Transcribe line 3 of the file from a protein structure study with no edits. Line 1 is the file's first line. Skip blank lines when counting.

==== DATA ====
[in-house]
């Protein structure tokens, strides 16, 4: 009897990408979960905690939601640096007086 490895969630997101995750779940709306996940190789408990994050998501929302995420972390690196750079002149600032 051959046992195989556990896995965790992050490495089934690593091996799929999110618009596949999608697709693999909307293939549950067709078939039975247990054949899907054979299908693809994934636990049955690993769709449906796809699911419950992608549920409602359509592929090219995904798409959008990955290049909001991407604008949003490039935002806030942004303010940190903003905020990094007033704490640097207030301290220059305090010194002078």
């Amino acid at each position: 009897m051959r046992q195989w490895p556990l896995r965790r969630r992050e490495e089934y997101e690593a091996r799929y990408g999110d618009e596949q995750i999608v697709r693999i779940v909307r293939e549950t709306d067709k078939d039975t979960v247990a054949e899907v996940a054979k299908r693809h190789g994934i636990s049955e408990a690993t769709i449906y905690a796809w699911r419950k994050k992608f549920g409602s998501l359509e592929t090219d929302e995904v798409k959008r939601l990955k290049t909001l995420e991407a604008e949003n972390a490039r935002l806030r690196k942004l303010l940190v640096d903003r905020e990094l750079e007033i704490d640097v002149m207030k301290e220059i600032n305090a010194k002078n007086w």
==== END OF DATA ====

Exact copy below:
């Amino acid at each position: 009897m051959r046992q195989w490895p556990l896995r965790r969630r992050e490495e089934y997101e690593a091996r799929y990408g999110d618009e596949q995750i999608v697709r693999i779940v909307r293939e549950t709306d067709k078939d039975t979960v247990a054949e899907v996940a054979k299908r693809h190789g994934i636990s049955e408990a690993t769709i449906y905690a796809w699911r419950k994050k992608f549920g409602s998501l359509e592929t090219d929302e995904v798409k959008r939601l990955k290049t909001l995420e991407a604008e949003n972390a490039r935002l806030r690196k942004l303010l940190v640096d903003r905020e990094l750079e007033i704490d640097v002149m207030k301290e220059i600032n305090a010194k002078n007086w």